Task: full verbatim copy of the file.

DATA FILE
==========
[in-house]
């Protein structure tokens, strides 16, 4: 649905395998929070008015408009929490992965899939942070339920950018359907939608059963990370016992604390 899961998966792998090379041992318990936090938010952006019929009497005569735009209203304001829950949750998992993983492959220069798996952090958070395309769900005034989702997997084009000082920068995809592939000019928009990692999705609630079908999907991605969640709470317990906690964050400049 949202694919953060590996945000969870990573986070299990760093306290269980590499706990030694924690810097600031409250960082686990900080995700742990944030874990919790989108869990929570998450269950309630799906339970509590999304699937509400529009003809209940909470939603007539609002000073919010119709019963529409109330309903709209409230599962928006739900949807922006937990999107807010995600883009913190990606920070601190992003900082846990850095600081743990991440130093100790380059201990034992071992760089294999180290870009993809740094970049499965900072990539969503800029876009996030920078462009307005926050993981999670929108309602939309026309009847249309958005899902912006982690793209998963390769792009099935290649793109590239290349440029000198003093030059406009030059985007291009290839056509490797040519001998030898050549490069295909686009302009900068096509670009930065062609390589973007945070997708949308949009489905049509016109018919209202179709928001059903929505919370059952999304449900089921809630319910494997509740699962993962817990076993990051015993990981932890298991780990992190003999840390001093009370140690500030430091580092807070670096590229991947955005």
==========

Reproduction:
[in-house]
């Protein structure tokens, strides 16, 4: 649905395998929070008015408009929490992965899939942070339920950018359907939608059963990370016992604390 899961998966792998090379041992318990936090938010952006019929009497005569735009209203304001829950949750998992993983492959220069798996952090958070395309769900005034989702997997084009000082920068995809592939000019928009990692999705609630079908999907991605969640709470317990906690964050400049 949202694919953060590996945000969870990573986070299990760093306290269980590499706990030694924690810097600031409250960082686990900080995700742990944030874990919790989108869990929570998450269950309630799906339970509590999304699937509400529009003809209940909470939603007539609002000073919010119709019963529409109330309903709209409230599962928006739900949807922006937990999107807010995600883009913190990606920070601190992003900082846990850095600081743990991440130093100790380059201990034992071992760089294999180290870009993809740094970049499965900072990539969503800029876009996030920078462009307005926050993981999670929108309602939309026309009847249309958005899902912006982690793209998963390769792009099935290649793109590239290349440029000198003093030059406009030059985007291009290839056509490797040519001998030898050549490069295909686009302009900068096509670009930065062609390589973007945070997708949308949009489905049509016109018919209202179709928001059903929505919370059952999304449900089921809630319910494997509740699962993962817990076993990051015993990981932890298991780990992190003999840390001093009370140690500030430091580092807070670096590229991947955005």